KANSAS CITY, Kan. — Greg Biffle is back in the title hunt, and Jimmie Johnson has resumed his normal spot atop the NASCAR leaderboard.
Kansas Speedway again played a major role in the Sprint Cup Chase for the Championship, which got a whole lot tighter after a fast-paced race dominated by the title contenders.
Biffle won Sunday's Price Chopper 400, pulling himself out of a deep hole with seven races remaining to determine the title, and Chase drivers took the top seven spots.
"Everybody asked us if we're out of the Chase, have we given up?" the Roush Fenway Racing driver said. "The (No.) 16 team will never give up. A win here propelled us up there. Maybe we'll go do the same next week."
That had to be the widespread thinking as nine drivers are separated by 101 points. It's the closest the Chase field has been after three races since NASCAR started the format in 2004.
But another telling stat could mean trouble for everyone besides Johnson and Denny Hamlin: Only once in the Chase has the eventual champion been ranked lower than second after Kansas. Who was that? Johnson, who rallied from eighth in points after Kansas in 2006 to win the first of his four consecutive titles.
And here he is again after rallying from as low as 21st midway through Sunday's race to finish second. He leads Hamlin by eight points headed into next weekend's race in California.
Still, Johnson said a fifth consecutive title isn't in the bag.
"It's early. I'm not worried about who is leading the championship right now," he said.
Hamlin, like Johnson, he struggled mightily early. But his adjustments were good enough for only a 12th-place finish, and Hamlin's 35-point lead before the race began turned into a deficit.
"I knew right away we were going to have a long day," Hamlin said. "You've got to make the most of your bad days and, if this is a bad day for us, then we're going to rebound next weekend."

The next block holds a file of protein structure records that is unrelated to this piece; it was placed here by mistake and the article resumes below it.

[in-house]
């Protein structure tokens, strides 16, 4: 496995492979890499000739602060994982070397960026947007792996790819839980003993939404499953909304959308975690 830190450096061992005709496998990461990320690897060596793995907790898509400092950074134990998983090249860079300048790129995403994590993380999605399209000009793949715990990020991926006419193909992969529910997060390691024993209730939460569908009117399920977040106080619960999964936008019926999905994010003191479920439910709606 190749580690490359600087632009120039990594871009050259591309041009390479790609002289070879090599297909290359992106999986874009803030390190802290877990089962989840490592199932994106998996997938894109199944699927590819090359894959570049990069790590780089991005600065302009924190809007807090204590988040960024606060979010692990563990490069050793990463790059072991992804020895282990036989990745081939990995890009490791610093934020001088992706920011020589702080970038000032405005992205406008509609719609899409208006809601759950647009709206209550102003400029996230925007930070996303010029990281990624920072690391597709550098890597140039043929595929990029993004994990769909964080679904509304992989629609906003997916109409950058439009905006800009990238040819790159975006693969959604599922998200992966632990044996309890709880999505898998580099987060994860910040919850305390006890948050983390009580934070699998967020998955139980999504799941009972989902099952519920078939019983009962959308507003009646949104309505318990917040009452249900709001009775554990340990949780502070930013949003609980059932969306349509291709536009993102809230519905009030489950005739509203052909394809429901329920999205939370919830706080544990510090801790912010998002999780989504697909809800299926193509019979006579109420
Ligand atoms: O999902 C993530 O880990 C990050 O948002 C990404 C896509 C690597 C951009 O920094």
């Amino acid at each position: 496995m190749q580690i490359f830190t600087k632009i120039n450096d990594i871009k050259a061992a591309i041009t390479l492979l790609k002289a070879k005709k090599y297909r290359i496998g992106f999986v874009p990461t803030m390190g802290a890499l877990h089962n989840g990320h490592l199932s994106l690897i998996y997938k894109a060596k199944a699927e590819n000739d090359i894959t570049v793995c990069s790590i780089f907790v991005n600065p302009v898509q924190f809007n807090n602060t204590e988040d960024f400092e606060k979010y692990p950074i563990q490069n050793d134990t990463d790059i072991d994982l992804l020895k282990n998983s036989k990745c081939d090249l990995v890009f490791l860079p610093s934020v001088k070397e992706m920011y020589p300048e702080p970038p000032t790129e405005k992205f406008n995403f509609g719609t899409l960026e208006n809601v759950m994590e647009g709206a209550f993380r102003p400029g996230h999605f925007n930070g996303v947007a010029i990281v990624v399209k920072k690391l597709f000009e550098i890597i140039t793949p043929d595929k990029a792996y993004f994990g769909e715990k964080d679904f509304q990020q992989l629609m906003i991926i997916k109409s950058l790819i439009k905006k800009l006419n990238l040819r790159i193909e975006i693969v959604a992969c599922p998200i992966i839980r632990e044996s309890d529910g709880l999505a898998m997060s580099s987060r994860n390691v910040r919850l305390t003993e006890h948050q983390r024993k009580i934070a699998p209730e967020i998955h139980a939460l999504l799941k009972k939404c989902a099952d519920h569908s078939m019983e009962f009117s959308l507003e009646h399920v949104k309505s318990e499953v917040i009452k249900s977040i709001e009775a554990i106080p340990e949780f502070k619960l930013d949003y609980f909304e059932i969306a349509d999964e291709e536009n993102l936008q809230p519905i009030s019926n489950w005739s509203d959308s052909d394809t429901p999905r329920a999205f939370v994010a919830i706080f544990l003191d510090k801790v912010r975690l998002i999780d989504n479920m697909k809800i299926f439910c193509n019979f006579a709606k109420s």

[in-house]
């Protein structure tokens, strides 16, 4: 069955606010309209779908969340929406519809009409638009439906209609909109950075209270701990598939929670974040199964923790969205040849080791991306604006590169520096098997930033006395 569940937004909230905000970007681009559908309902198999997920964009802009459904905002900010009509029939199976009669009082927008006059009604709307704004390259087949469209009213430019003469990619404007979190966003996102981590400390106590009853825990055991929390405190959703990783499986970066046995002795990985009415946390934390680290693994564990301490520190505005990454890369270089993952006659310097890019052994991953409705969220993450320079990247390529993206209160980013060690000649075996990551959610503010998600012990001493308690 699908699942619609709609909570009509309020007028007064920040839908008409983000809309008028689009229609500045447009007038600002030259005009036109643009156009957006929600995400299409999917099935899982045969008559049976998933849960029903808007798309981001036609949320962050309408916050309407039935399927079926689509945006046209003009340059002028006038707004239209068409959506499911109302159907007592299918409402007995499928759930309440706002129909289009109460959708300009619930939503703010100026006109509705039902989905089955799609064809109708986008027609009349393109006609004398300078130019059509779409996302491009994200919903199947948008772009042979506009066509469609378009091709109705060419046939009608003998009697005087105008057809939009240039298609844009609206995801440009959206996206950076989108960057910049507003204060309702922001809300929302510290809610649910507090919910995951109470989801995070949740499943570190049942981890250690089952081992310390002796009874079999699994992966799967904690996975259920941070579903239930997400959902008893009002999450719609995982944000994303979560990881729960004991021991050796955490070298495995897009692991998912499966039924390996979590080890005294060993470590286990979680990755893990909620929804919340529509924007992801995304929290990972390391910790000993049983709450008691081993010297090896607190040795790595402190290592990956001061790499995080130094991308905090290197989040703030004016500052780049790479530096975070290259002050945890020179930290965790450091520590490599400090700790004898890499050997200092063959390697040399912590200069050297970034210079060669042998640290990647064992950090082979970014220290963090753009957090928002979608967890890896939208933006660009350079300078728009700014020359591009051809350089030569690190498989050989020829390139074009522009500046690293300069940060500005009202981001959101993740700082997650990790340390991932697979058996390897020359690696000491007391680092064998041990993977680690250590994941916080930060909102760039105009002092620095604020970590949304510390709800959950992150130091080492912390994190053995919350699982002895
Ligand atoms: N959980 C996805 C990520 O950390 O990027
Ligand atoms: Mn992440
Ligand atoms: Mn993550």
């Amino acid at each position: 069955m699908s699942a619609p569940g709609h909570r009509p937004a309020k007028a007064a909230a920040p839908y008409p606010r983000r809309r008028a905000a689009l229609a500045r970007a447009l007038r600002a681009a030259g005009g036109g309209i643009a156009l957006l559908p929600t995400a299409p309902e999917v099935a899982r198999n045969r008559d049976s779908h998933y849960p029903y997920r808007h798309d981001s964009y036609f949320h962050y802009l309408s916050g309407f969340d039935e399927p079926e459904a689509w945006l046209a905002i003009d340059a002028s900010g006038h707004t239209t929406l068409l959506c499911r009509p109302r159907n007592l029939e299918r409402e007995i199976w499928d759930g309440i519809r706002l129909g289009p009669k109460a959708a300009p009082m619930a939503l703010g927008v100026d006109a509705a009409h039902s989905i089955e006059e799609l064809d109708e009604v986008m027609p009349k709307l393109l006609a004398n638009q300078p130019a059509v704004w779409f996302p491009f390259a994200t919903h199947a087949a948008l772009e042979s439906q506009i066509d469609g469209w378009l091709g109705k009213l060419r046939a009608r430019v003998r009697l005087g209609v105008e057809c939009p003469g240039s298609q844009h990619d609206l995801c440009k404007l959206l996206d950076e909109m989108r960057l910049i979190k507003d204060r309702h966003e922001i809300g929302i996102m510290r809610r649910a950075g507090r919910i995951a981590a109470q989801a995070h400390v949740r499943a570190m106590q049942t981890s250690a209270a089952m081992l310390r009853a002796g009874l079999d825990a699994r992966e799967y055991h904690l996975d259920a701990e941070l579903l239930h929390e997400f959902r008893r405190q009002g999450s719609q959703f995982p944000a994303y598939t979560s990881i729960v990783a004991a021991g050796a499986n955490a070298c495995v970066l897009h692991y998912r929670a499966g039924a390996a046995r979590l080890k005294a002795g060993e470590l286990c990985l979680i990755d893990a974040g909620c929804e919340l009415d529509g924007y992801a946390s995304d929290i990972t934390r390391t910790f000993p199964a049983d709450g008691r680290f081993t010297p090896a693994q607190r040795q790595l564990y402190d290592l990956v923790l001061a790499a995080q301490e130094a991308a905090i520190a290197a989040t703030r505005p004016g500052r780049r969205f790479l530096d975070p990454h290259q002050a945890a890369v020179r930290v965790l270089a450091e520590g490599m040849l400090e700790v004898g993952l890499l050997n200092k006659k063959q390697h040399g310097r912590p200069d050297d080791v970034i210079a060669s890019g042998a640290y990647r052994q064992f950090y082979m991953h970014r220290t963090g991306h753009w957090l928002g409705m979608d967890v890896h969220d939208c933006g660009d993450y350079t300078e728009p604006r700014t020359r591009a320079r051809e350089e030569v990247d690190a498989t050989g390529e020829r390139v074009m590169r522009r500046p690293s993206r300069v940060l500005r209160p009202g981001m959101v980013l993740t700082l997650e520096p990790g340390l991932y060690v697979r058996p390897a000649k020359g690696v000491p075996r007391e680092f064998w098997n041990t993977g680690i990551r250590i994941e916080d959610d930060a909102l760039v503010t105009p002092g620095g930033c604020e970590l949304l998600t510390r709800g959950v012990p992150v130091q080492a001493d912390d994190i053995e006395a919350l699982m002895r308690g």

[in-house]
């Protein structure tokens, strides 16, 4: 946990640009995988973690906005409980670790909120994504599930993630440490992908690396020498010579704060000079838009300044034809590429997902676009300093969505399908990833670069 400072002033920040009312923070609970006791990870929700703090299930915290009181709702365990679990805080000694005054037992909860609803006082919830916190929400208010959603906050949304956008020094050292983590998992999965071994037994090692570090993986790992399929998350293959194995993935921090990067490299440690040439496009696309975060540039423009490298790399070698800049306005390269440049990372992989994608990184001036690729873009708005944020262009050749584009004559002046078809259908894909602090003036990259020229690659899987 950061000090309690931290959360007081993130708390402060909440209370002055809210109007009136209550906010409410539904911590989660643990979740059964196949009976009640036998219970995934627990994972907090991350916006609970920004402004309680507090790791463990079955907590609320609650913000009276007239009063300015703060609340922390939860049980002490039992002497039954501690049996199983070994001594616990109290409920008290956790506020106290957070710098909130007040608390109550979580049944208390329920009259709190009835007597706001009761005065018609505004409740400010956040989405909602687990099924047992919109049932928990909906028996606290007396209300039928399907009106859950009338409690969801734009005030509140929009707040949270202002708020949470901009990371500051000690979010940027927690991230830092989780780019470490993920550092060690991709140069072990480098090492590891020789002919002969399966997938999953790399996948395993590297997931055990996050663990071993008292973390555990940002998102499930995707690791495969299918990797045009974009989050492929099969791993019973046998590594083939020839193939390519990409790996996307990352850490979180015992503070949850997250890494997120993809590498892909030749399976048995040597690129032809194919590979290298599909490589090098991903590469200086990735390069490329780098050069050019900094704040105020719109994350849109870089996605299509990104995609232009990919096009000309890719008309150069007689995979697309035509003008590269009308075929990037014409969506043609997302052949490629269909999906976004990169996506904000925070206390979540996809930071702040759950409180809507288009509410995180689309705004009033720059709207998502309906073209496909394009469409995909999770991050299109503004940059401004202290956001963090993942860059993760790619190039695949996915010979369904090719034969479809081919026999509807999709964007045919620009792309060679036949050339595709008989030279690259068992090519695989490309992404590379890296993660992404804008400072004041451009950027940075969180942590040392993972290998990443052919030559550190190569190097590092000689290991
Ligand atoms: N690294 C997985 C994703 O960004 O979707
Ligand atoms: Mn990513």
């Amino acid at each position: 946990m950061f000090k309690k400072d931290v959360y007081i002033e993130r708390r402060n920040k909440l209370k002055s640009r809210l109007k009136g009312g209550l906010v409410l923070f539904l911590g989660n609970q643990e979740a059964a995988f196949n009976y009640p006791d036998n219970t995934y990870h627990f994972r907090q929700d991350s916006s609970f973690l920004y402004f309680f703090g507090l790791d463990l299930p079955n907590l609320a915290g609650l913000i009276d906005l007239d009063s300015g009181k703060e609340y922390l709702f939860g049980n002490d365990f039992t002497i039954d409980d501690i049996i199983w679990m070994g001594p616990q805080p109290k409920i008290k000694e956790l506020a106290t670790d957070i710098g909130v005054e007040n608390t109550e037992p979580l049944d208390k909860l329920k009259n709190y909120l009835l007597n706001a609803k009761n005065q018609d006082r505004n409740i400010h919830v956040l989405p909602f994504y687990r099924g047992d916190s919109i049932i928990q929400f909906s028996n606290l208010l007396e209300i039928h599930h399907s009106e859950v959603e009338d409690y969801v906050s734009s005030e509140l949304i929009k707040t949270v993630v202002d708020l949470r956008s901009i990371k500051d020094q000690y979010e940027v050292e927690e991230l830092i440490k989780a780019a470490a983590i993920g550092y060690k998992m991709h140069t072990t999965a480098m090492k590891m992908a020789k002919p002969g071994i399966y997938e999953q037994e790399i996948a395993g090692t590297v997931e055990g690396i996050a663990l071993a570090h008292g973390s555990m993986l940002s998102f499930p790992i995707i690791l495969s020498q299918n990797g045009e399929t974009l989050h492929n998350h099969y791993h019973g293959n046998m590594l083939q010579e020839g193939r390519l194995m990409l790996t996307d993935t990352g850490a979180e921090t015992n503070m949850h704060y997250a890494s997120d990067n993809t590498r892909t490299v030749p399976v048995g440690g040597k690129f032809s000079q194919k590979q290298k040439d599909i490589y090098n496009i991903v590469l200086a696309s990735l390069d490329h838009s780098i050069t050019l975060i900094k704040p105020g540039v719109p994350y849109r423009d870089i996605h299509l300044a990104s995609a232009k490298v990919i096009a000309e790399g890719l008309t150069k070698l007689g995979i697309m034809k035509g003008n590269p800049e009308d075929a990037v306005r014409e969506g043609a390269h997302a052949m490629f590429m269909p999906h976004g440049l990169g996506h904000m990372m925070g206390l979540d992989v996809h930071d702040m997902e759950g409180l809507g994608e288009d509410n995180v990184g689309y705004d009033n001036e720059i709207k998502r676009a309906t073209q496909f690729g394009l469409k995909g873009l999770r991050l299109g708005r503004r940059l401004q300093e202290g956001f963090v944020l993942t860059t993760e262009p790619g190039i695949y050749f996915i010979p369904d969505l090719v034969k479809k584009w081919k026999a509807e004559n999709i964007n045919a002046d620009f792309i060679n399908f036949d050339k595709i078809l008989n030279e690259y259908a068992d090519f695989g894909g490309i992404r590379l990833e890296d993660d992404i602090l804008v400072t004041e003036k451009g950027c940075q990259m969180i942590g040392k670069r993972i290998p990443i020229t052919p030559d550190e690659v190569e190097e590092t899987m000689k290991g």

So will Kyle Busch, Hamlin's teammate at Joe Gibbs Racing.
Busch had early contact with David Reutimann that caused Reutimann to spin, and when they crossed paths later, Reutimann appeared to intentionally knock him into the wall.
Busch was seventh at the time of the accident, fell to 22nd and demanded over his radio that NASCAR take action against Reutimann, of Zephyrhills. Crew chief Dave Rogers heightened the drama by telling Busch that Reutimann's team demanded he retaliate against Busch.
Busch finished 21st, worst among Chasers, and took time to change out of his firesuit before speaking to reporters.
He was much calmer about the incident afterward.
"Whatever. It's just really unfortunate," Busch said. "The guy was loose, said it on the radio, he slid up off the bottom and I got into him unintentionally and just spun him out. My fault, 100 percent. But then the retaliation? For a guy that's in the Chase, that's racing for something … he'll be here next year. He could have wrecked me in any of the first 26 races next year. That would have been fine."
Reutimann didn't admit that he intentionally wrecked Busch, but had no guilt for tangling with a championship contender.
"You guys can sugarcoat it all the time, but he wrecked me," Reutimann said.
The Busch-Reutimann incident was the extent of the on-track drama. Everything else was relegated to decent racing in an event that finished in a record 2 hours, 54 minutes, with five cautions, fewest in track history.